Sometimes words or phrases can be too prevalent, not in the sense of keyword stuffing, but for terms that aren't necessarily that relevant but show up more often simply because that's how the writer writes and the text flows. For example, in this document, I may use the word "Google" often, but it's certainly not about Google. However, a document can only be relevant about so many things, thus it becomes too general and diminishes the perceived focus on a particular topic or set of keywords.
Likewise, I haven't even mentioned words like "abundance", "recurrance", "commonness", and "significance". But they would all be quite relevant to this document when coupled with another term such as "catchword", "phrasing" or "terminology". Did you see what I did there?
The Keyword Prevalence Ranking Function
ALGORITHM COMING SOON!
Let's be clear, there is no single recommended value for keyword density, although this metric is measured and there is a threshhold from which it goes from being helpful to hurtful. There is probably a range which it doesn't effect anything either. With that in mind, here are a few tips to remember when considering keyword prevalence in your document.
- Allow the document to be written naturally, without giving any thought to keyword frequency. Natural language algorithms will weed out a majority of attempts to stuff irrelavent keywords.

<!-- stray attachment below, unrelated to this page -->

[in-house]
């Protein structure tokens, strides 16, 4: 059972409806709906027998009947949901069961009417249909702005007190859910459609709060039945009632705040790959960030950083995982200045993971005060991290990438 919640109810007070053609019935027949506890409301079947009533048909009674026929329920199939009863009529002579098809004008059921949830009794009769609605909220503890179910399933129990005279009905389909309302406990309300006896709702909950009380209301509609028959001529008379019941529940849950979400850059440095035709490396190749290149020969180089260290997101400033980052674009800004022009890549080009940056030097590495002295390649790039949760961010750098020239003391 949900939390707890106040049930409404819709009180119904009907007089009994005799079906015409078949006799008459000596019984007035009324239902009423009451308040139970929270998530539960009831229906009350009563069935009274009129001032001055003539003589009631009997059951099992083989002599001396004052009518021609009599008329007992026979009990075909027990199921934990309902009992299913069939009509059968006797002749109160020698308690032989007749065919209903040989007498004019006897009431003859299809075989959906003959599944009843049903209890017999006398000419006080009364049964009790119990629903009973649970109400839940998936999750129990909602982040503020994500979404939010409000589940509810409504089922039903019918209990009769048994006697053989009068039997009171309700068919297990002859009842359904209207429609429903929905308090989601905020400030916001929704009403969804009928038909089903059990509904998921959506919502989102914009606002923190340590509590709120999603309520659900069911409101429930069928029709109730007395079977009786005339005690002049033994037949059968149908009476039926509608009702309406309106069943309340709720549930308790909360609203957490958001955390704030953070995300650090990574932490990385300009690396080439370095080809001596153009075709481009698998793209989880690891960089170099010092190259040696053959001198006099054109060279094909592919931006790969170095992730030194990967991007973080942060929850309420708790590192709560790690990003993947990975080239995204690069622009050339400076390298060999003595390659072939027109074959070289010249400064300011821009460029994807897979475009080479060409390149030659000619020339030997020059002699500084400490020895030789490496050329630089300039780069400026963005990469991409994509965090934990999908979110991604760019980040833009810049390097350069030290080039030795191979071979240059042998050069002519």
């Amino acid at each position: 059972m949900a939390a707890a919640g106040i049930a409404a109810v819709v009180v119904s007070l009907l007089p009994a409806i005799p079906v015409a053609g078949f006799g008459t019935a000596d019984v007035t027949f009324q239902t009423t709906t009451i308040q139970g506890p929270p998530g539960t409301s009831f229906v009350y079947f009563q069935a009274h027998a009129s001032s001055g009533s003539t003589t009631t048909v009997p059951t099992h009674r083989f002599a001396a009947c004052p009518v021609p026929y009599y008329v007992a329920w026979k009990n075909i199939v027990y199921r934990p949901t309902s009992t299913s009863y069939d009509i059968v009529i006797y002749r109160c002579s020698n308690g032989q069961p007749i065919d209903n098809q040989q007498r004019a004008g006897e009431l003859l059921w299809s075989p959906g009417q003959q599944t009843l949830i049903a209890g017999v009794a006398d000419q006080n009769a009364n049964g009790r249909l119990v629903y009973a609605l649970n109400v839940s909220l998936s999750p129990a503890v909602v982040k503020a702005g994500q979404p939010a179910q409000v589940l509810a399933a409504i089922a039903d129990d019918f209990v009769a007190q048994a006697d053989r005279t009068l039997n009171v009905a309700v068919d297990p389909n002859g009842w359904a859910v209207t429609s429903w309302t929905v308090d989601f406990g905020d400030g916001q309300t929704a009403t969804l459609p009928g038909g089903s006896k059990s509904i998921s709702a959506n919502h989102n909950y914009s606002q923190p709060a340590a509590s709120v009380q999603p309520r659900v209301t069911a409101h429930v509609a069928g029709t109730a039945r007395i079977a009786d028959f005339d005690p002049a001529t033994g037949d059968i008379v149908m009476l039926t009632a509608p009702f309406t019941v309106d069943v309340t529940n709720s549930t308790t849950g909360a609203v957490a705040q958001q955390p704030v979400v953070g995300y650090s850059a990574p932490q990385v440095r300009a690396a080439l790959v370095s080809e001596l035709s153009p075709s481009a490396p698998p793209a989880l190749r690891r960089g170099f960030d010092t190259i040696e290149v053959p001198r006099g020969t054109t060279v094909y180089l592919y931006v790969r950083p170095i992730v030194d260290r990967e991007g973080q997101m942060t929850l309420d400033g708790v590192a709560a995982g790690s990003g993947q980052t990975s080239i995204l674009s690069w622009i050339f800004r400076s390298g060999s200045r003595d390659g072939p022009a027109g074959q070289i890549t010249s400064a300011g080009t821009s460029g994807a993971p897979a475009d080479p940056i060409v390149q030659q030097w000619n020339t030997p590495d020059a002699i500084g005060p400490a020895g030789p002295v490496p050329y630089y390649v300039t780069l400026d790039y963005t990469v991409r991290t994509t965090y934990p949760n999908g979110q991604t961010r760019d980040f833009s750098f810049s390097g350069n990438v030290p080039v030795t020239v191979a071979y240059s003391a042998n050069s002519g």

- Make sure there is at least one or two instances of your keywords in a more prominent part of the document.
- For single word terms, you can get away with higher frequencies, typically in the 4-8% range before it becomes 'unnatural' sounding.
- For multi-word phrases (2-4 words), a safe range would be 1-3%.
- For longer phrases or long-tail keywords, it's probably best practice to keep the frequency below 1%. Perhaps even closer to 0.1% - 0.5%. If you find yourself want to throw the phrase into your document more than that, you may want to consider a variant of the phrase.
- Do not REDUCE your keyword frequency for the sake of avoiding the 'penalty' unless you think it seems poorly written or unnatural.
SEO "Expert" Opinions
What do other SEOs think about keyword prevalence as a ranking factor?
Shaun Anderson, Hobo-Web
There may not be a perfect % for you to aim for – but I do think you run the risk of tripping keyword penalty filters if you, for instance, were to keyword stuff a page and every element on it with your focus terms.
So the way that modern search engines, or at least Google, are built is that the first time you mention a word-- hey, that's still about that word. And once you start to mention it a whole lot, it really doesn't help that much more. There's diminishing returns. It's just an incremental benefit, but it's really not that large. And then what you'll find is if you continue to repeat stuff over and over again, then you're in danger of getting into keyword stuffing, or gibberish and those kinds of things. So the first one or two times you mention a word, then that might help with your ranking, absolutely. But just because you can say it seven or eight times, that doesn't mean that it will necessarily help your rankings.
Common Questions About Keyword Density
How Important is Keyword Density for SEO?
I would not describe keyword density as "important", but it is certainly a metric (in one way or another) that is considered. That does NOT mean that higher densities are better, but merely that how frequent words appear is something that is measured for a very complex formula.
Is Keyword Density a Factor in Search Engines?
How densely certain words appear is measured in the form of how frequent those words are, and compared to their expected occurence. It's obviously important to use your keywords in a text, so a density of 0% is not helpful. But as discussed, there is a point of diminishing return which itself is not a constant value.